The Internet of Things (IoT) may be barely off the ground, but developers are already looking for ways to imbue the technology with high degrees of intelligence.
On one level, an intelligent IoT is a reason unto itself given that the scale and complexity of the data environment is beyond the capabilities of today’s management tools. But ultimately, the expectation is that much of the IoT will govern itself, and that includes the basic interactions between systems and users.
Zebra Technologies’ Tom Bianculli gave eWeek a good overview of all the ways in which intelligence is likely to affect the IoT. From the intelligent enterprise itself, capable of dynamic data streaming, real-time analytics and self-managing applications, to advances in health care, transportation, retail and virtual every other industry, the intelligent IoT has the potential to revolutionize the way we live, work and play. And this will certainly wreak havoc on today’s business processes, leading to new industry titans that tap into the power of intelligence to provide goods and service more reliably and at a lower cost basis.
The key to all of this is the analytics platform that will gather reams of sensor-driven data and make sense of it for the enterprise, says Accenture Analytics’ Gavin Stephenson. After all, he notes, the IoT will generate a lot of unstructured data, but without the ability to analyze it all, and at a very fast pace, it simply becomes a monument to wasted effort. But intelligent analytics is not simply a tool to be deployed, but an architectural construct that must be built into the very fabric of the IoT – from the centralized data facility to the user application. Not only will this take time to implement, but it could be a while before all the cogs in this giant analytics machine are working in tandem.
Indeed, says Fujitsu Chief Architect Cheng Jang Thye, one of the top misconceptions about intelligence is that, like a traditional system, it starts working exactly the way you want it to right out of the box. But the very reason we call it “artificial intelligence” is because it has the capacity to learn, which means it will take some time for any intelligent platform to analyze a given process and start making decisions based on available data. Like a thinking human, AI needs to be trained not just how to do a job, but how to do it well and within the boundaries of legal and ethical behavior.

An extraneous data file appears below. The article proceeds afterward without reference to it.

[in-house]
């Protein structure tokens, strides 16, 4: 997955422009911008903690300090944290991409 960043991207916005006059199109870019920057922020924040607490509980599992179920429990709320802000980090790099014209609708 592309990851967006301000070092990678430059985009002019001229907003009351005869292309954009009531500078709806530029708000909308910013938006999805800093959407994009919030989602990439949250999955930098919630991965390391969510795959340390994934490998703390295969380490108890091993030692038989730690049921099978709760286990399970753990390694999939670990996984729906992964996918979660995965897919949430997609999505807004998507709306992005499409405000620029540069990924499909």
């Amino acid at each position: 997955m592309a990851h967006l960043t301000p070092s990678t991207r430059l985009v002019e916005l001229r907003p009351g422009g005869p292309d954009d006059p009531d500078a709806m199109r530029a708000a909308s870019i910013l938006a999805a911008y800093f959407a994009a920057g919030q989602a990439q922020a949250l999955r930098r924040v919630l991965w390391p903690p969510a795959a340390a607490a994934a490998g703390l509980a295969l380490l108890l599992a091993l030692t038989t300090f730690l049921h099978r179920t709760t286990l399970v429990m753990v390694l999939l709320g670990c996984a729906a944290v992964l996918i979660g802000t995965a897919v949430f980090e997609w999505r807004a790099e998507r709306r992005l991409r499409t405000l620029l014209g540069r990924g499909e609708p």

The experiences of field service software developer ServiceMax offers a good template for what others should expect from intelligent systems, says ZDNet’s Bob Violino. While the technology shows a lot of promise in optimizing work processes and enabling field techs to complete jobs quickly and with a higher degree of customer satisfaction, it also requires a fair amount of training to get both humans and machines to work together. Any computer-driven process, after all, is governed by the quality of data it receives, and this can be a challenge for even the most advanced system as it navigates through numerous steps across multiple human- and machine-oriented functions like dispatch, back-office communications and mobile device management.
Ultimately, intelligent systems will provide entirely new levels of data utilization and service delivery, but experts caution that nothing is fool-proof. As with humans, mistakes will be the product of inaccurate information, miscommunication, and a general lack of knowledge regarding outcomes and expectations.
The IT industry has chosen “intelligent” and “smart” to describe this new class of technology, but they are by no means perfect.
Arthur Cole writes about infrastructure for IT Business Edge. Cole has been covering the high-tech media and computing industries for more than 20 years, having served as editor of TV Technology, Video Technology News, Internet News and Multimedia Weekly. His contributions have appeared in Communications Today and Enterprise Networking Planet and as web content for numerous high-tech clients like TwinStrata and Carpathia. Follow Art on Twitter @acole602.